Pure C40 o 0 -i 0 2 0.3 0.4 0.5 0.6 0.7 0.8 0.9 1.0

ETBE Mole Fraction

Figure 5.8 - ETBE Reactive Residue Curves (Limited bv Reaction Kinetics^

Pure C40 o 0 -i 0 2 0.3 0.4 0.5 0.6 0.7 0.8 0.9 1.0

ETBE Mole Fraction

Figure 5.8 - ETBE Reactive Residue Curves (Limited bv Reaction Kinetics^

5.1.2.5 Significance for Reactive Distillation Column Design

The reactive residue diagrams for both the ETBE and the MTBE system include no azeotropes, only one stable node (ethanol or methanol) and only one unstable node (pure C4 in the ETBE system or the C4-methanol azeotrope in the MTBE system). A pure ether product is not possible in either system. This defines the requirements for hybrid columns for both syntheses. While a stopping section is clearly required to obtain the pure ether product, there is no specific requirement for a rectifying section in either process since both the reactive and non-reactive residue curves converge to the same node. However, a non-reactive section can be seen to purify the distillate product more efficiently and is, therefore, recommended.

The reactive residue trajectories in both the ETBE and MTBE systems all reach a maximum value of the ether concentration before converging towards the ethanol or methanol node. At ethanol/methanol concentrations below the 'turning point' the reaction proceeds to the right (ether synthesis) while the reaction proceeds to the left (ether decomposition) at higher alcohol concentrations. In order to avoid the decomposition reaction, a hybrid column should be designed to produce a reactive section composition profile on the ether synthesis branch of the residue curve. Therefore, the reactive residue curve diagram can be used to provide a priori knowledge of the approximate feed compositions to the non-reactive sections, and to determine the approximate influence of the column feed composition on the operating conditions.

The initial concentration of inert C4 components clearly has a significant effect on the reactive residue trajectory in an ETBE system (Figure 5.6). Although a directionally similar effect is evident from the MTBE reactive residue curve diagram (Figure 5.7), there is a much lesser dependency on the inerts. This observation highlights a key difference between the two systems. A high concentration of inerts in the feed to an ETBE column will significantly increase the ethanol concentration in the stripping section and also increase the likelihood of crossing the non-reactive distillation boundary so that the stripping section would act to purify ethanol rather than ETBE. However, the residue curve diagram does not provide sufficient information to determine whether the additional inerts would have a favourable effect on the synthesis reaction. An MTBE column could be expected to operate similarly over a wide range of feed compositions.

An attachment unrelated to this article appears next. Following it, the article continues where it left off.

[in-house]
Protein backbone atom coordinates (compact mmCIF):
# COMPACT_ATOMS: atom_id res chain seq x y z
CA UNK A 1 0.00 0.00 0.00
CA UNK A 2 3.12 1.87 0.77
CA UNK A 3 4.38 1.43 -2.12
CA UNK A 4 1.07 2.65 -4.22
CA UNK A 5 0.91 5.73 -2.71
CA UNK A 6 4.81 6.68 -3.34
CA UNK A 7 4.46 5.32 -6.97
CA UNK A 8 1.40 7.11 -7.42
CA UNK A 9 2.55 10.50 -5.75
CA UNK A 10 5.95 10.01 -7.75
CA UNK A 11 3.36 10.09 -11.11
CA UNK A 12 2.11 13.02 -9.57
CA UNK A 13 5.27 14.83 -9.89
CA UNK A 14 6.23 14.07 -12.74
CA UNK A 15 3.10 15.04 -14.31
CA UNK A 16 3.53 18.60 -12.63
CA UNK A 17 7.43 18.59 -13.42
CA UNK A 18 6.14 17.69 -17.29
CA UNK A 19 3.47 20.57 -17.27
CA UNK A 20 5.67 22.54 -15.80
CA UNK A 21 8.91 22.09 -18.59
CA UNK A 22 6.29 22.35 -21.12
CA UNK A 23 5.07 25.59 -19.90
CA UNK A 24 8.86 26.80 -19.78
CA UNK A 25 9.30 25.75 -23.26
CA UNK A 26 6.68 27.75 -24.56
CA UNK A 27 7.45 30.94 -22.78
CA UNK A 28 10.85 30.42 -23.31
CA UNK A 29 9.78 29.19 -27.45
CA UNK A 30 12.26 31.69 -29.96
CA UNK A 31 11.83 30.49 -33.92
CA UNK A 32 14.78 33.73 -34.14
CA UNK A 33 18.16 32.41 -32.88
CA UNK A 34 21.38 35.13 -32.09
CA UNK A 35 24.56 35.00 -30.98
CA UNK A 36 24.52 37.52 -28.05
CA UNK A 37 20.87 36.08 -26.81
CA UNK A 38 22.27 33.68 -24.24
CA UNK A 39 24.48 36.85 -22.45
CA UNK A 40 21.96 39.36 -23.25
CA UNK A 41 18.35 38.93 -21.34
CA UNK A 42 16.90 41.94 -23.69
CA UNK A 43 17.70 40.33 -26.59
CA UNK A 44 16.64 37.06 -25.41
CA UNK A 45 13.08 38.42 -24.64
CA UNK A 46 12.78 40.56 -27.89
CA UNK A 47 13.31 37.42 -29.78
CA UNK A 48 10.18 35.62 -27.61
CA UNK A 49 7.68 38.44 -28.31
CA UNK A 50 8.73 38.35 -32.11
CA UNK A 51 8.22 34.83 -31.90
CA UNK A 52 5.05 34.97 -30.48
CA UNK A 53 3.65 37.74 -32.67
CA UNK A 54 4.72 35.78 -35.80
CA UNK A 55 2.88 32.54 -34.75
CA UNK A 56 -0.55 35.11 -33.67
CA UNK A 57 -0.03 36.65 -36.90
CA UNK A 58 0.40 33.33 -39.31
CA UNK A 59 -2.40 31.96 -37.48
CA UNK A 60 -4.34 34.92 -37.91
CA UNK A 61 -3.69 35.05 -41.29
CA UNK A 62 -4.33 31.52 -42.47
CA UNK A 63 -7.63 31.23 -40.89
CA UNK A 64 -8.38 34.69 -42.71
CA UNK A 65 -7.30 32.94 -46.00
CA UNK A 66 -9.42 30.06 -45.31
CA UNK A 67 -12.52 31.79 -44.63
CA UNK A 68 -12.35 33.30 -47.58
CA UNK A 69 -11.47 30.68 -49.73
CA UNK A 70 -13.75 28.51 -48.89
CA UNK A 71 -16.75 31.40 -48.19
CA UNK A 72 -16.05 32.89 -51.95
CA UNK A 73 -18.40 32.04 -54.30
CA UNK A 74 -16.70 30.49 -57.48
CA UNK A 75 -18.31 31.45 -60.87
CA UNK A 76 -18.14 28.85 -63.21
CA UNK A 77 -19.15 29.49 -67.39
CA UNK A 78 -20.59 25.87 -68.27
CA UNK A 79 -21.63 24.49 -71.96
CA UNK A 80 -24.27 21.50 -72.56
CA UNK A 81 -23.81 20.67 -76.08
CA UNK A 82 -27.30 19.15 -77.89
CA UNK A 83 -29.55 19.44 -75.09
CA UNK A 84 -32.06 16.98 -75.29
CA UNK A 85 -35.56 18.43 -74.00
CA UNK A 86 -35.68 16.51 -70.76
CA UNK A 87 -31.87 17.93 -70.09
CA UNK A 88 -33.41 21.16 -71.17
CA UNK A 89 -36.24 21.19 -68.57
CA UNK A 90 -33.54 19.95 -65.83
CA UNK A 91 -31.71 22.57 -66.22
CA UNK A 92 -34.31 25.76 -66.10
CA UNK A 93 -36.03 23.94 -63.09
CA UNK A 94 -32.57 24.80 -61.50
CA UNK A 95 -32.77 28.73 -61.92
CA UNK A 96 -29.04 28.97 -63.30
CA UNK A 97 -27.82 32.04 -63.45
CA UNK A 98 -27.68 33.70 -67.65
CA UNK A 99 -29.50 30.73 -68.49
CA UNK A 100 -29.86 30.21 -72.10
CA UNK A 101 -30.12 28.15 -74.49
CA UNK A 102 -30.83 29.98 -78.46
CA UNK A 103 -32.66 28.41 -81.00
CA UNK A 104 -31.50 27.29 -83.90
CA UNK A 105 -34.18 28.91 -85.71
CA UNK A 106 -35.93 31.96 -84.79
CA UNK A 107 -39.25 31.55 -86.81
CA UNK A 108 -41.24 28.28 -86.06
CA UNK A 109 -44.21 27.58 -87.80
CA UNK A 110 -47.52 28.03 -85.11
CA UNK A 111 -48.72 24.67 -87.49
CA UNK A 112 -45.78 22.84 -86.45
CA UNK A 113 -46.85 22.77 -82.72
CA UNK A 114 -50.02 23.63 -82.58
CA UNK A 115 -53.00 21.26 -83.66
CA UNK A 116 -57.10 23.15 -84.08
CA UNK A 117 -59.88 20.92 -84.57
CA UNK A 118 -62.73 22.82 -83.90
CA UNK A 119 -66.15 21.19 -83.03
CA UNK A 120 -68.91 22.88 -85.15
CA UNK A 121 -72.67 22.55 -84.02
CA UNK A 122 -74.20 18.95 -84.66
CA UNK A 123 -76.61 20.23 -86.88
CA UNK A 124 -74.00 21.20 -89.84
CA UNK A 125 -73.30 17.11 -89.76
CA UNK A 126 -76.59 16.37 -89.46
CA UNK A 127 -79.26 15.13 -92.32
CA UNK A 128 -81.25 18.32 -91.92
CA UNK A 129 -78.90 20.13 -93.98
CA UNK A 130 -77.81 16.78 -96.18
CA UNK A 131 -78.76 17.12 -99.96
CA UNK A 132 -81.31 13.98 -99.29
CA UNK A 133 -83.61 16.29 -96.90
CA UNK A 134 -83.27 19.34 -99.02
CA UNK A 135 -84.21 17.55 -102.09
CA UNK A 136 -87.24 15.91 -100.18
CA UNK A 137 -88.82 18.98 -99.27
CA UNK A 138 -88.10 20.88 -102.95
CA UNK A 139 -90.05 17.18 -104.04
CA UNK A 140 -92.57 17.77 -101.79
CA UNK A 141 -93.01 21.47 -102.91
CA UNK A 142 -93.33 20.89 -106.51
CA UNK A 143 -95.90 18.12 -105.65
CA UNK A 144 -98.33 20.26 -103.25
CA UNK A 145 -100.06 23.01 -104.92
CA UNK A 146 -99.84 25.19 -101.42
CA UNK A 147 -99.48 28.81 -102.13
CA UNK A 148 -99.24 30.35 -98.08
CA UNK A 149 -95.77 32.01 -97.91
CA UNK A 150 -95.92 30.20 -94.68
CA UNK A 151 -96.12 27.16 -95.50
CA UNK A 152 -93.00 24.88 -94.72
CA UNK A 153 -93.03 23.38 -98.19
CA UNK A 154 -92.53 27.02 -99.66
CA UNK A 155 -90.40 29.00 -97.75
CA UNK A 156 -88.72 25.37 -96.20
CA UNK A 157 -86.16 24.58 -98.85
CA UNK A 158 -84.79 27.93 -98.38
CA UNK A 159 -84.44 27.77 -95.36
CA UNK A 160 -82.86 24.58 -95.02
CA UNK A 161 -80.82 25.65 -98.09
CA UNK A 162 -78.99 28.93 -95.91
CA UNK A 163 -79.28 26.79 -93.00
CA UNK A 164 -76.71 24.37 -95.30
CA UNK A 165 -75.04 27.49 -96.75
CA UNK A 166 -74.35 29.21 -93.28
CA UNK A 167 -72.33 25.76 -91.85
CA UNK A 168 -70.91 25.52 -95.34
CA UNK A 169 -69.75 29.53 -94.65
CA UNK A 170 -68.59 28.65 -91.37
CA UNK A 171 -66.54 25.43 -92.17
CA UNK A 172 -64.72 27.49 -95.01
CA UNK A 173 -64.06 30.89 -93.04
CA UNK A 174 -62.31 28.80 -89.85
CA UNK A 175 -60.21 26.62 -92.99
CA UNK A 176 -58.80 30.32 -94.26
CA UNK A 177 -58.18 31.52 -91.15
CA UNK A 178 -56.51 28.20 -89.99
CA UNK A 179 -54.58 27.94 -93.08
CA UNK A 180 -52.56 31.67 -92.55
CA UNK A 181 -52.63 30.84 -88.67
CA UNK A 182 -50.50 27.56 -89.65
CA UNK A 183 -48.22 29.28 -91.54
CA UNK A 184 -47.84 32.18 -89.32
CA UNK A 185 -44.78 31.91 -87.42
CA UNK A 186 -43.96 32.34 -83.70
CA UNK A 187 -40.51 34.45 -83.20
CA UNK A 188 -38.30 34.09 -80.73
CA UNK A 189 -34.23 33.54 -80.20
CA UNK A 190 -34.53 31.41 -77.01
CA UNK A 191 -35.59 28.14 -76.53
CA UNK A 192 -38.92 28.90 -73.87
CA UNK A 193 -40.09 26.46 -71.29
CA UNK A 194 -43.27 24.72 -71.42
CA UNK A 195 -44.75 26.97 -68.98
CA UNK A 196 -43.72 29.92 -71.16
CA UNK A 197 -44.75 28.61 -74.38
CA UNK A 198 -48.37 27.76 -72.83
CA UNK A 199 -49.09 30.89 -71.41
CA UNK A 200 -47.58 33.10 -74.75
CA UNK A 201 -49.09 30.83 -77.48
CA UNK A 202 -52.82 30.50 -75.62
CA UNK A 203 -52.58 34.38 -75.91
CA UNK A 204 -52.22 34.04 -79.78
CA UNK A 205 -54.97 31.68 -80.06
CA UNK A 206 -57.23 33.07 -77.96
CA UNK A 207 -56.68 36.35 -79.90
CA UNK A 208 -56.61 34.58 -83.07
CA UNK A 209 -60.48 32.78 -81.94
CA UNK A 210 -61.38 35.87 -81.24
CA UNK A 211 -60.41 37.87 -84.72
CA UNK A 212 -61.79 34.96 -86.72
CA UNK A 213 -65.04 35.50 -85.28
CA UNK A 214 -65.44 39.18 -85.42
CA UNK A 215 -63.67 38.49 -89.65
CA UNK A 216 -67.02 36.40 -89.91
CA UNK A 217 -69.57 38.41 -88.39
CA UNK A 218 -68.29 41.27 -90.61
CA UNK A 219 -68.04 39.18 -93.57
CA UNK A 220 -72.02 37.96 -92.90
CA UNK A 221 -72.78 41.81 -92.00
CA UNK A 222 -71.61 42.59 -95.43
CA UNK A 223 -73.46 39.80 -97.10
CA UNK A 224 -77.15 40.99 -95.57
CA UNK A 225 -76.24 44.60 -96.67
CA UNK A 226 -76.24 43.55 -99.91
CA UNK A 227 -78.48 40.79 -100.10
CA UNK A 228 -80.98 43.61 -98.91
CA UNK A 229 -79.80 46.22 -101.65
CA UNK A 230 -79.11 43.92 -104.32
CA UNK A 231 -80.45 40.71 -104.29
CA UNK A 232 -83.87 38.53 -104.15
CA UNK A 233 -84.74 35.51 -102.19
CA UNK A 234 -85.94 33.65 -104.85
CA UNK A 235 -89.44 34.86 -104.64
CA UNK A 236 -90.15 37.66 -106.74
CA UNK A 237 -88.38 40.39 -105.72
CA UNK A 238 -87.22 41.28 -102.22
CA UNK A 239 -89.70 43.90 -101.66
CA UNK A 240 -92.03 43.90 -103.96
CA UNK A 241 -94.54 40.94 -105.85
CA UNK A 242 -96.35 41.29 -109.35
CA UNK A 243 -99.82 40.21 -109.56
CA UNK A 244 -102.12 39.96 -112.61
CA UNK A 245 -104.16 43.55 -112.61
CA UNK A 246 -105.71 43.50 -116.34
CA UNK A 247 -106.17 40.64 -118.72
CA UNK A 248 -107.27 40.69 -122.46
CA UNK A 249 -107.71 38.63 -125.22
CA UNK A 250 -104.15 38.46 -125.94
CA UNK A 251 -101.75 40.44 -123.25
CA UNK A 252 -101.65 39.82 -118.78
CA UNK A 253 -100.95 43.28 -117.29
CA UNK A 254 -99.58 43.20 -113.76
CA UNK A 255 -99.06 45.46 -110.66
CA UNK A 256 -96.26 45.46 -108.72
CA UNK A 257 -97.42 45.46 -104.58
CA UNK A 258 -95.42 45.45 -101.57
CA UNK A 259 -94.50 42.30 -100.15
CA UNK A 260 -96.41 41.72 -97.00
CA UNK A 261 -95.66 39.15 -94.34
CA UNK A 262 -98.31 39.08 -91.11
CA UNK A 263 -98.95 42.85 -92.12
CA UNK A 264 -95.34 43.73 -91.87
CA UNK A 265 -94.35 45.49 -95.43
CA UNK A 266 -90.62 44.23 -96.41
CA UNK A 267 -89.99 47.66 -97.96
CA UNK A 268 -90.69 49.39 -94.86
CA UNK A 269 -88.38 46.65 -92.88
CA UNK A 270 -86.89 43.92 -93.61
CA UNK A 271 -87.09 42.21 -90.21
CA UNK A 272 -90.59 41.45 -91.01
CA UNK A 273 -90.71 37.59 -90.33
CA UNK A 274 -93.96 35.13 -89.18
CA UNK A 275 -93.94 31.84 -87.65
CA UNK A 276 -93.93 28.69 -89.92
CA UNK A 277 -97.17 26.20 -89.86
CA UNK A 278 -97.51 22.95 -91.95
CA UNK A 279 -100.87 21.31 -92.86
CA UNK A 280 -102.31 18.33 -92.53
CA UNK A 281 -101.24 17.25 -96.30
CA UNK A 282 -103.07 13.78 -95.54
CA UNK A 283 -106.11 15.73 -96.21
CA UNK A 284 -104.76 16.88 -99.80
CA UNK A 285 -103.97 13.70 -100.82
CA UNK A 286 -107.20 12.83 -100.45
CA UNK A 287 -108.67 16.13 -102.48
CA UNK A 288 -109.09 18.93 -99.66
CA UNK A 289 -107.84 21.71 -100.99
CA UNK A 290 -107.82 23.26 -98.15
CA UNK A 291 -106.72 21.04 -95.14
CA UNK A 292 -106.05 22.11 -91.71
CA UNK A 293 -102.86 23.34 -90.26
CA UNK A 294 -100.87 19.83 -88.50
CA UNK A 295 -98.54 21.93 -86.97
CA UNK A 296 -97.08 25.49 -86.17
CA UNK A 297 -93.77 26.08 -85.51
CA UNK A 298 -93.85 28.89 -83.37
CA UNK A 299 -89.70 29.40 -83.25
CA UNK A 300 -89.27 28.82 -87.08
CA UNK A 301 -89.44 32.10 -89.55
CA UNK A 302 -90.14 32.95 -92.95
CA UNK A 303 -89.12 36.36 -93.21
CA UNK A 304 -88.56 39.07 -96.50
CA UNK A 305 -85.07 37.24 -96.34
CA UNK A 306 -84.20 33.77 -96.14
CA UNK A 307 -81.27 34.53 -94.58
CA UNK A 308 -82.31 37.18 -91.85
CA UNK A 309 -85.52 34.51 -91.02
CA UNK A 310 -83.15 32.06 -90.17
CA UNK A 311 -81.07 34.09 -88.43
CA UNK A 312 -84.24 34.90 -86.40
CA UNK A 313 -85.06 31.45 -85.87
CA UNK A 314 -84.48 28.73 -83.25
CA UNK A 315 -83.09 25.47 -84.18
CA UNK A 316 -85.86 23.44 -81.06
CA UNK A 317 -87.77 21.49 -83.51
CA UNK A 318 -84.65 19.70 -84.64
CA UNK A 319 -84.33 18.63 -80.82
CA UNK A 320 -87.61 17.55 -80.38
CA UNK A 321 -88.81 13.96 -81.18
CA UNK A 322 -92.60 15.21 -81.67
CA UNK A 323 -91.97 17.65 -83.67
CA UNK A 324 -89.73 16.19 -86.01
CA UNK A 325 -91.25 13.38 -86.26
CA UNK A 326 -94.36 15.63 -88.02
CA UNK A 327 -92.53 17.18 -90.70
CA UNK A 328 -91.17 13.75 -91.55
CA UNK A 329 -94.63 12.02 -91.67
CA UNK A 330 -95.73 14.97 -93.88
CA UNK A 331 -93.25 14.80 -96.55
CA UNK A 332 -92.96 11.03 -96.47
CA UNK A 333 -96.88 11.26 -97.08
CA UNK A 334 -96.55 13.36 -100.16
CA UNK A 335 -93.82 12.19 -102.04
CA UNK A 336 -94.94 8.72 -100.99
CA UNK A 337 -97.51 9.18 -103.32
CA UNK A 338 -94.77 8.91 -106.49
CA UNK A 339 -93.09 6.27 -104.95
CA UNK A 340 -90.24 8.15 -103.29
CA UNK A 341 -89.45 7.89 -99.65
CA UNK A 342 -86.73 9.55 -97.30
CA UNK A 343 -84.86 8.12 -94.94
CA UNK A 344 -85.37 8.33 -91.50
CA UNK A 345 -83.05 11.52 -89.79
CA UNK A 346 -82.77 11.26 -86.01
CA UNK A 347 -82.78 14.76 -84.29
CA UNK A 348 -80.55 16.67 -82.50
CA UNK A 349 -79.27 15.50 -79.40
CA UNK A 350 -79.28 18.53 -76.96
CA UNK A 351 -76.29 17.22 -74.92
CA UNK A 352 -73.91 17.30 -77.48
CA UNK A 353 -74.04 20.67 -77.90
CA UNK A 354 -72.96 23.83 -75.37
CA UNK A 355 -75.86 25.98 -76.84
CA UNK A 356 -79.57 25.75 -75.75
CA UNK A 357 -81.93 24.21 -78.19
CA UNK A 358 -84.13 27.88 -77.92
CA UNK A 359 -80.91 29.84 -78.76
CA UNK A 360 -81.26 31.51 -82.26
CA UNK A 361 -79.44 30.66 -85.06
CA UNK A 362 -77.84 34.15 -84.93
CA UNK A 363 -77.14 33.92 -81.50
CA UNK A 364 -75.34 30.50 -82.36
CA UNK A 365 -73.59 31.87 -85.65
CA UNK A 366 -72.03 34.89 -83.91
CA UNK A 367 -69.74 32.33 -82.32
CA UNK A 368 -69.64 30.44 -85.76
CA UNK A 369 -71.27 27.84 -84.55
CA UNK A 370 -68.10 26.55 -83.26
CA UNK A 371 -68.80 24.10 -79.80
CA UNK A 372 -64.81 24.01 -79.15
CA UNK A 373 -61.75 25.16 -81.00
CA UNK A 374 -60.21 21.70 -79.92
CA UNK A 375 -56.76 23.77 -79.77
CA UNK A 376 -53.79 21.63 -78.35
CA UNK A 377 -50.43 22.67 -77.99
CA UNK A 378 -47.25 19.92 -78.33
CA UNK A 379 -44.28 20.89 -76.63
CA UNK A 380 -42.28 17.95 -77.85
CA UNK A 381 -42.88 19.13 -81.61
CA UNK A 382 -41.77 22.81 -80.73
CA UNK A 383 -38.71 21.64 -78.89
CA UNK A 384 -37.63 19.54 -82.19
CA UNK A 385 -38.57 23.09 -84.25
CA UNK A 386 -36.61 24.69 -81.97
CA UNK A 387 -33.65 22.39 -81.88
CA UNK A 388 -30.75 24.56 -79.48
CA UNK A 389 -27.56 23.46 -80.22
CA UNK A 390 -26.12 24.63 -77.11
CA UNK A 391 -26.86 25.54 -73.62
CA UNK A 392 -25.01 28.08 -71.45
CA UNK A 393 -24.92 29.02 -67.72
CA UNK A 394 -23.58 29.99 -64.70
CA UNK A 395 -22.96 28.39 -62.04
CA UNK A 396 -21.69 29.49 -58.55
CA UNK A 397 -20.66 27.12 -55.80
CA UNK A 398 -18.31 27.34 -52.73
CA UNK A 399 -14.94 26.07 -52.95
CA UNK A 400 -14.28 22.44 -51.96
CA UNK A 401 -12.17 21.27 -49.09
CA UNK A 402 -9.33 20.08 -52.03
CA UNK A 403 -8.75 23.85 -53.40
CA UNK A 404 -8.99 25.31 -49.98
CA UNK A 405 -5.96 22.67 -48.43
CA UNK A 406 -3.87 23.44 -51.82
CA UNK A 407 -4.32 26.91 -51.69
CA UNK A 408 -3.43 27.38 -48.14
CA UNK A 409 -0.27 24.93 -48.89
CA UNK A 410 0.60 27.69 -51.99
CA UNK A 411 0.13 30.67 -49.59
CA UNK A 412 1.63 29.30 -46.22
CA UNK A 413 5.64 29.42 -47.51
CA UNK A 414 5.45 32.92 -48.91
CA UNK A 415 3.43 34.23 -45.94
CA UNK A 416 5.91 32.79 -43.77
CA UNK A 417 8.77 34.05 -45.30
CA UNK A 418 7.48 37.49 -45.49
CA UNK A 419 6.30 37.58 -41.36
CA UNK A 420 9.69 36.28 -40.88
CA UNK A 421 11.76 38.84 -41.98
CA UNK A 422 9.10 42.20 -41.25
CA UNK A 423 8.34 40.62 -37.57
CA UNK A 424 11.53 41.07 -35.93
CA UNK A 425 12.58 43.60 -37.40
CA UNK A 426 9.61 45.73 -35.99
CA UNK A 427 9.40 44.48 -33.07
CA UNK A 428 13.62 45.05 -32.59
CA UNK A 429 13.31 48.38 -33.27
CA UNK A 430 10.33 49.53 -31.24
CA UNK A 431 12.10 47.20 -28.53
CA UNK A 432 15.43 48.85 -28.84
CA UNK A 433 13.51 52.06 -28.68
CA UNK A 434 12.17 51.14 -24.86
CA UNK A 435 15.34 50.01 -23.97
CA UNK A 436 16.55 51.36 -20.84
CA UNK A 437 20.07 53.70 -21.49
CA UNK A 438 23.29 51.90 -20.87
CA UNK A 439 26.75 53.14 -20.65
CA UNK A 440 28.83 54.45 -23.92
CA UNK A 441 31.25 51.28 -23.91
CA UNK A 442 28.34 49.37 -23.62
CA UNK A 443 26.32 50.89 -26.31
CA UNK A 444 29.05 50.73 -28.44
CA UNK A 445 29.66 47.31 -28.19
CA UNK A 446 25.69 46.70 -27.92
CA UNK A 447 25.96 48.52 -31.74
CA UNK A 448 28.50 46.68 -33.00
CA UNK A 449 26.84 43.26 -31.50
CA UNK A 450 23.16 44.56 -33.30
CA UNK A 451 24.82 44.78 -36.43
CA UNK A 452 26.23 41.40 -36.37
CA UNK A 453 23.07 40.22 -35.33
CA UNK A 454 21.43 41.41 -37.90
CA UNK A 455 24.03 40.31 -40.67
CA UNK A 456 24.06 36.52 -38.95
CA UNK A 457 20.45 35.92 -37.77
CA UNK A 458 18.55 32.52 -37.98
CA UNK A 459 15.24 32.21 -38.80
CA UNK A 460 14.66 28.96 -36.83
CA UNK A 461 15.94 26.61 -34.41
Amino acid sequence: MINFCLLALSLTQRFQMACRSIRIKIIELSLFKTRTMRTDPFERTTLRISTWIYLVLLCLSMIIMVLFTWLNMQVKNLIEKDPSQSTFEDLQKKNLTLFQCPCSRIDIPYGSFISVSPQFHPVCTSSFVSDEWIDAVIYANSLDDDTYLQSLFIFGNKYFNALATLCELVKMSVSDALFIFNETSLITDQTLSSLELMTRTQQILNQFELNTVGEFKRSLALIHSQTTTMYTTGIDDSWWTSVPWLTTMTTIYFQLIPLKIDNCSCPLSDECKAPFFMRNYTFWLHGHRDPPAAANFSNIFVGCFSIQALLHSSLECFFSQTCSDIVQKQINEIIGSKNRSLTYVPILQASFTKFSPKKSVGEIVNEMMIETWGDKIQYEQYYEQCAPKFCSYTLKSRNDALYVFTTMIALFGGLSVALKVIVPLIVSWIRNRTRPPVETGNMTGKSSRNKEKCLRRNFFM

Although both the ETBE and MTBE reactions are essentially limited by thermodynamics rather than kinetics, it is relevant to consider the effect that reaction kinetics have on reactive residue curves for cases when the installed catalyst is poisoned or loses substantial activity.

Figure 5.8 considers such a case and shows that higher ethanol concentrations should be expected in the reaction zone. This suggests that the reactive section is somewhat self-regulating, as the increased ethanol availability will increase the reaction zone temperature and, therefore, increase the reaction rate constant. Although lower isobutylene conversions might be expected as the reaction becomes thermodynamic ally less favourable, adequate reaction rates should be maintained.